Circle of Envy

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As university students we may dislike our stringent life on a tight budget. We envy those with full-time jobs and extra cash, whom in turn may actually envy the freedom we have. What breaks this circle of envy is treasuring what we have at hand.

WORDS Benjamin Murray

We’ve all been there – at one time or another, looking across the table at our successfully employed friend, with their red wine poured from a bottle, feeling the green monster creep up on us as we sip our fruity white, cool and fresh from the ol’ goon sack. We can’t help but feel the emotion of resentment that is envy, the cause of unhappiness and the foundation of despair. Many of us are unhappy with our student life and are envious of people with full time jobs. Why is that the case?

Let’s look at food. To get through life at university, a student’s diet consists largely of mi-goreng noodles, spaghetti, beer, and questionable wine in a plastic cup (for those with class). This diet, though cost effective, equates to the nutritional value of almost nothing. It does, however, provide students with just enough energy to scrape through consecutive all-nighters for exams, then do nothing all day and party all night for the rest of semester.

The financial hardships of student life become increasingly evident when you have the urge to expand your culinary horizon. Quinoa anyone? Protein of any form? Unless you live at home, you become aware of how tight your budget can be. At times we are even forced to choose between food for the week and alcohol for a Wednesday night. It may not seem serious, but the fact is students lack a steady cash flow.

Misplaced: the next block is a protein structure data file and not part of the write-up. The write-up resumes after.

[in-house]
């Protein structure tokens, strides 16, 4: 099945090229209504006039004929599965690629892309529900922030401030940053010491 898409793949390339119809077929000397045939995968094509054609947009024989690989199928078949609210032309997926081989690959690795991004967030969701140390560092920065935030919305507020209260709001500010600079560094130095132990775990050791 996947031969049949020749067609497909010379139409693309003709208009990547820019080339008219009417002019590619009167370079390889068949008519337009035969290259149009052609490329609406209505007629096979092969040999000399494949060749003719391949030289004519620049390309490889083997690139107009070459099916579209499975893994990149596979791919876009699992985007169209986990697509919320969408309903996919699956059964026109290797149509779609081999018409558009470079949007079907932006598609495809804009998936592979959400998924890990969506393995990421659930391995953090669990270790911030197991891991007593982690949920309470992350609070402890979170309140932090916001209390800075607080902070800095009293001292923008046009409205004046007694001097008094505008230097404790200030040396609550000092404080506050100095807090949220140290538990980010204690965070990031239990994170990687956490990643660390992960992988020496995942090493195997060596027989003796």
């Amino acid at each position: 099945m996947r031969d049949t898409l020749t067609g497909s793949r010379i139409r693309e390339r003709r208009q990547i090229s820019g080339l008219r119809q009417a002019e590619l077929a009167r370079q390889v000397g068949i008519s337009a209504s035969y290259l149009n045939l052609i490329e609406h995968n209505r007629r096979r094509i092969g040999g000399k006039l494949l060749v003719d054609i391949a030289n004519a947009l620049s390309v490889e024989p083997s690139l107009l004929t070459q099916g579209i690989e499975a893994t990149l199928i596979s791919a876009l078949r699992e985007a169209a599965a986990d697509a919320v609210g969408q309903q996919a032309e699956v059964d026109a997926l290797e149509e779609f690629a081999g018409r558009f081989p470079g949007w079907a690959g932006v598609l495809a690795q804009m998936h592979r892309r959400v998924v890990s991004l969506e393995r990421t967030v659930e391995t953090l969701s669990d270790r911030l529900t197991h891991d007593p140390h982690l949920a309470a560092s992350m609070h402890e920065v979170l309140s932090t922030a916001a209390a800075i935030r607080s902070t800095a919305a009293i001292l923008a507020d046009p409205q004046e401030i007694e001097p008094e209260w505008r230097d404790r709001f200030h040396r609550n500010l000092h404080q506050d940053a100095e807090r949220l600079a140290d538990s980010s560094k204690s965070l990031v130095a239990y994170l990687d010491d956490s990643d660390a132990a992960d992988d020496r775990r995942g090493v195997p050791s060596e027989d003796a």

Three years (if you’re lucky) is more than enough time to make any student envious of a suit with cash. From the moment these students finish their last exam, they are no longer burdened by the part-time hour constraints or the minimum wage pay. More money can be made in a shorter amount of time, which after living on a shoestring budget for years is definitely something to look forward to. As such, students often find themselves envious of the freedom graduates have. ‘The grass is greener on the other side’ we all think – green and full of sweet, sweet cash. What gets you excited is not the potential monotony of full-time work, but the thought that life becomes that much easier when you have cash to burn.

The irony is that the longer you are out of university the more envious you will become of those still studying. Day in and day out, following routine and the daily repetition of tasks, people in the work force longingly reminisce about their university days. Student life has never been more appealing: no responsibilities and having all the time in the world and a carefree attitude. Working nine to five in stylishly tasteful corporate wear sounds enticing at first, but the novelty quickly wears off at the potential of spending years at the same desk.

As we university students we don’t realise what we have. Instead we compulsively spend every spare moment of the day refreshing Facebook and Instagraming cheese toasties. The saying ‘you don’t know what you’ve got ‘til its gone’ has never been more true. Graduates reminisce about the times when they were able to party, hang out with friends, play computer games, and if there was enough time left in the day, study. Plus part of the fun of university life is risk-taking, living each week on a feeble budget and seeing if you can survive.

The juxtaposition of these two lifestyles is an indication of the drastic transitions students make from study to work. Yet not all of these changes will go as planned. Don’t feel that the graduates of each year have something you don’t, because very soon enough you will be in their shoes. Avoid the circle of envy by living in the moment and focussing on what’s at hand. Eventually, this time of your life will become another piece of your memory.